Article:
Tuesday, February 12, 2013

Time To Shift Focus: From Outsourcing to Marketing

For years, the concept of off-shoring, or moving production to a foreign country, has been the goal of any company looking to cut costs. Owing to price demands of customers and the cost advantages obtained, manufacturers in US have treated off-shoring as a necessity and not just an option. The procurement cost from suppliers in low cost countries like China, Vietnam, Indonesia have traditionally been 25 to 40 percent lower than manufacturing it locally. These reduced prices were made possible due to low labor costs, cheap raw materials, and favorable exchange rates. However currently the same factors that offered off-shoring as a win win strategy for maximizing profits by reducing costs have changed dramatically, making on-shore and near-shore production more viable and lucrative in the long run.

Over last few years , the costs of off-shoring have increased across a broad range of indices:
• Ocean freight costs have increased 135 percent.
• The Chinese Yuan has gained 18 percent in value compared to the U.S. dollar.
• Chinese manufacturing wages have risen by 44 percent. [1]

These economic factors have neutralized the previous cost disadvantages of taking US produced
goods to global market. At the same time other factors, which were overlooked earlier, have improved the ability of U.S. manufacturers to compete overseas. For example :
• U.S. products are of higher quality standards and are more tightly regulated.
• Manufacturing on-shore shortens supply chain,improves visibility and enables just in time efficiency and thus contributes in accelerating decision making.
• U.S. protection of intellectual property is as high as any country in the world, a key consideration for foreign companies looking to source components. [1]

All this clearly indicates that its time, companies  start shifting their manufacturing bases back. But ad-mist all this we are overlooking one very important point, the rise and emergence of the middle class in the so called developing regions. According to a recent survey, the projected population of China in 2020 will be about 1.4 billion people, so the middle class will be about 500 million. Comparing that in context of United States, its total population  in 2020 is projected to be about 305 million. And the total population of the EU in 2020 will be about 460 million.[2] The rising economy of China will lift millions of households out of poverty and increase their purchasing power drastically, so much so that by 2025 the Chinese middle class will make up one of the world's largest consumer market spending about  3.2 trillion dollars annually.[3]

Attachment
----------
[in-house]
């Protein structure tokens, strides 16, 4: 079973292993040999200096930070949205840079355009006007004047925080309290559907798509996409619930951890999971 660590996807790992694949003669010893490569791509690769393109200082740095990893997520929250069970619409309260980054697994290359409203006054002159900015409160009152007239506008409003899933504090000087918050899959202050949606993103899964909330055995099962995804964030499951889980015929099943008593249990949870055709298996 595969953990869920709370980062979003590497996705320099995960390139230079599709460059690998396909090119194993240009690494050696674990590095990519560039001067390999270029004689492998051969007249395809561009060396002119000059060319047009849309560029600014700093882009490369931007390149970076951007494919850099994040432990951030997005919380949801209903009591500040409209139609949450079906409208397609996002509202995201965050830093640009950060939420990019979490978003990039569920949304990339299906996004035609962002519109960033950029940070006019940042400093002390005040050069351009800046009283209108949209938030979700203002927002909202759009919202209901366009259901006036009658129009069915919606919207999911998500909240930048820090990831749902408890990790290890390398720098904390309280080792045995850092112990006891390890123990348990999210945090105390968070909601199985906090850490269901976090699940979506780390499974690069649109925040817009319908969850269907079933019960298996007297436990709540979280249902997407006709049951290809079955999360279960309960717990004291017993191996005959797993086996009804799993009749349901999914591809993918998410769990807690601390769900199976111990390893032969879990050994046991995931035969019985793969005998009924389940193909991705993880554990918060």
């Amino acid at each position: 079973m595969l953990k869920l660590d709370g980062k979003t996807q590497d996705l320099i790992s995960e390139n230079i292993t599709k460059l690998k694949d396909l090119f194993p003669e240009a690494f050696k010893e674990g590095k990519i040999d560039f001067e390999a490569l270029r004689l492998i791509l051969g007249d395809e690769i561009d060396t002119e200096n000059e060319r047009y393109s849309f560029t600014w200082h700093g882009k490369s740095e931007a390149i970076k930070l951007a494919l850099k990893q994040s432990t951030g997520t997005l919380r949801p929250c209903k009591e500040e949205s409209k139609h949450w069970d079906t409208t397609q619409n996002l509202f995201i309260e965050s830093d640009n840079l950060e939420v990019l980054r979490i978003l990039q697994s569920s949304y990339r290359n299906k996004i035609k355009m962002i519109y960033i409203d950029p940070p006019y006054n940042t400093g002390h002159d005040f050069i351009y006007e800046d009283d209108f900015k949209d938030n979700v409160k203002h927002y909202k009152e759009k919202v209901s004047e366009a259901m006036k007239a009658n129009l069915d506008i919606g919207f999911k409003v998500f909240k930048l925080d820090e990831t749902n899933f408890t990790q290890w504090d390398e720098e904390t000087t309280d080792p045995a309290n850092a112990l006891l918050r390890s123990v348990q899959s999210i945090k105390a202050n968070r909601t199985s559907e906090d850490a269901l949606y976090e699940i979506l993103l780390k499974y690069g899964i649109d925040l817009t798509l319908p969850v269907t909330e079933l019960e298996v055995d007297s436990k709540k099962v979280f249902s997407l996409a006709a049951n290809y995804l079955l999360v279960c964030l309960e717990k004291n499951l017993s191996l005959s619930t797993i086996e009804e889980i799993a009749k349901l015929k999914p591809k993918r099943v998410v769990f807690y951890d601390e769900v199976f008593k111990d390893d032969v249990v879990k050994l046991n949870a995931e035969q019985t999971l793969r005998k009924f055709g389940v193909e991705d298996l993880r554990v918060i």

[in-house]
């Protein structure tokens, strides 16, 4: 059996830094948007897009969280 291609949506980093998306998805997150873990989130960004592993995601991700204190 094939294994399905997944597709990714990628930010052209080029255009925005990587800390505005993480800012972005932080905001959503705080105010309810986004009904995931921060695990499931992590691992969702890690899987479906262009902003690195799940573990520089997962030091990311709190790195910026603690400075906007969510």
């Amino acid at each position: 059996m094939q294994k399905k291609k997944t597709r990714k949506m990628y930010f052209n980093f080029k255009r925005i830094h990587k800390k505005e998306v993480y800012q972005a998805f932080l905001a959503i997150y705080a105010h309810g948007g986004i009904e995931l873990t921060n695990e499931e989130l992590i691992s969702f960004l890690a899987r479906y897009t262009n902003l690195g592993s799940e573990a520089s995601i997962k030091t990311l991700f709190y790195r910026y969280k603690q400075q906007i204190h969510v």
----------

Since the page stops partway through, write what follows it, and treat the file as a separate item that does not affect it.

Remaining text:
Source: National Bureau of Statistics of China, McKinsey Global Institute Analysis
Considering this, the question that we need to ask is, is relocating back and disregarding a market of this size the right strategy, or is this actually where a supply chain needs to be positioned-close to an emerging market? In my opinion, going forward the focus of west should be how much can we sell to China instead of how much can we buy from it. 

[1] http://www.areadevelopment.com/article_pdf/id44472_does-offshoring-still-make-sense.pdf 


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